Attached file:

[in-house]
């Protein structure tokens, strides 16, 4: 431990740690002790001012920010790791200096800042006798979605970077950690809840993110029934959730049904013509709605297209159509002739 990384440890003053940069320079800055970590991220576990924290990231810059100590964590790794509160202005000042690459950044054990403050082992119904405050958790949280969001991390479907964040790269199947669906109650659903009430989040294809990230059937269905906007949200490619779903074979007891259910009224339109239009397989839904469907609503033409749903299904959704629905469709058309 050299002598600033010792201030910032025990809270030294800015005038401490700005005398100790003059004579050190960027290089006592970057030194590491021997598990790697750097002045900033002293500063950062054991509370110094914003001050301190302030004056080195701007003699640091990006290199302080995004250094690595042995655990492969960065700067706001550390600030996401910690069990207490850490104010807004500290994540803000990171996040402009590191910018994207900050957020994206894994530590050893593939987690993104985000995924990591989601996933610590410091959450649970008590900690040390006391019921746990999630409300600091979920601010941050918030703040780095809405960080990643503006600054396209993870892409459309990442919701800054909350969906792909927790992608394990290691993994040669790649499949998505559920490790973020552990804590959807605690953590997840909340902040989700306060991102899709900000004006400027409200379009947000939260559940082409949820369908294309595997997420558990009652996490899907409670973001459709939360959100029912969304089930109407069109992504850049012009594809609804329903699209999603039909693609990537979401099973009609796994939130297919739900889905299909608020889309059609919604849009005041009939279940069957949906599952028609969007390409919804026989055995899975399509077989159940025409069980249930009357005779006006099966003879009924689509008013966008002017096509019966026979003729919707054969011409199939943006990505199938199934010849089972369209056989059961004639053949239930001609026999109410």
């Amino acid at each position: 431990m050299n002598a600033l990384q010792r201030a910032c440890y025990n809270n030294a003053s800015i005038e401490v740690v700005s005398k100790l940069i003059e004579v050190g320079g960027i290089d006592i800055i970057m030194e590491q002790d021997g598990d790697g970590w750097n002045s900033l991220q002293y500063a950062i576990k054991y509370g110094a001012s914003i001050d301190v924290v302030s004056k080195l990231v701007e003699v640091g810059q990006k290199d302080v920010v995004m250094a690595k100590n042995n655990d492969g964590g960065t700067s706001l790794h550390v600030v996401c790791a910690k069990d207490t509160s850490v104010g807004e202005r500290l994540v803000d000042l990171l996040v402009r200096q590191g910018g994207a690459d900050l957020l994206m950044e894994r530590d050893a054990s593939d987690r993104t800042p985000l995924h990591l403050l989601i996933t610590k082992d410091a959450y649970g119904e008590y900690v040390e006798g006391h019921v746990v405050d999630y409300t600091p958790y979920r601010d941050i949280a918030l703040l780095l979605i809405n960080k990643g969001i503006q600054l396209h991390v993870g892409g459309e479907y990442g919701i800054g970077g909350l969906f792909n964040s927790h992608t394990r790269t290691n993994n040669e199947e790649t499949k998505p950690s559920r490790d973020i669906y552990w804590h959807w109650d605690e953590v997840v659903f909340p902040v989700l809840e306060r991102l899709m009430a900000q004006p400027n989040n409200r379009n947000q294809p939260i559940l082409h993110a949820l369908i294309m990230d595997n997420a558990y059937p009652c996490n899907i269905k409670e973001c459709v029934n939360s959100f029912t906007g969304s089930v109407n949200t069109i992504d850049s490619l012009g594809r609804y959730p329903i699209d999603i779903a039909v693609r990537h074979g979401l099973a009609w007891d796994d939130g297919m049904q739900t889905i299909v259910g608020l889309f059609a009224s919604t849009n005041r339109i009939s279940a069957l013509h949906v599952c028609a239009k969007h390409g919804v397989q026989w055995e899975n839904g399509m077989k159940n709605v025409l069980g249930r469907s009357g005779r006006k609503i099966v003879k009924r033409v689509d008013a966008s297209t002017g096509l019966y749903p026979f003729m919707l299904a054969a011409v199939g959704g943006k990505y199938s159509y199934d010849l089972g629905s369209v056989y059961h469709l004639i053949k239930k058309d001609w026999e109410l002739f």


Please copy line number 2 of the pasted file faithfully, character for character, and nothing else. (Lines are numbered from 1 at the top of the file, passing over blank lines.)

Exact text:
């Protein structure tokens, strides 16, 4: 431990740690002790001012920010790791200096800042006798979605970077950690809840993110029934959730049904013509709605297209159509002739 990384440890003053940069320079800055970590991220576990924290990231810059100590964590790794509160202005000042690459950044054990403050082992119904405050958790949280969001991390479907964040790269199947669906109650659903009430989040294809990230059937269905906007949200490619779903074979007891259910009224339109239009397989839904469907609503033409749903299904959704629905469709058309 050299002598600033010792201030910032025990809270030294800015005038401490700005005398100790003059004579050190960027290089006592970057030194590491021997598990790697750097002045900033002293500063950062054991509370110094914003001050301190302030004056080195701007003699640091990006290199302080995004250094690595042995655990492969960065700067706001550390600030996401910690069990207490850490104010807004500290994540803000990171996040402009590191910018994207900050957020994206894994530590050893593939987690993104985000995924990591989601996933610590410091959450649970008590900690040390006391019921746990999630409300600091979920601010941050918030703040780095809405960080990643503006600054396209993870892409459309990442919701800054909350969906792909927790992608394990290691993994040669790649499949998505559920490790973020552990804590959807605690953590997840909340902040989700306060991102899709900000004006400027409200379009947000939260559940082409949820369908294309595997997420558990009652996490899907409670973001459709939360959100029912969304089930109407069109992504850049012009594809609804329903699209999603039909693609990537979401099973009609796994939130297919739900889905299909608020889309059609919604849009005041009939279940069957949906599952028609969007390409919804026989055995899975399509077989159940025409069980249930009357005779006006099966003879009924689509008013966008002017096509019966026979003729919707054969011409199939943006990505199938199934010849089972369209056989059961004639053949239930001609026999109410």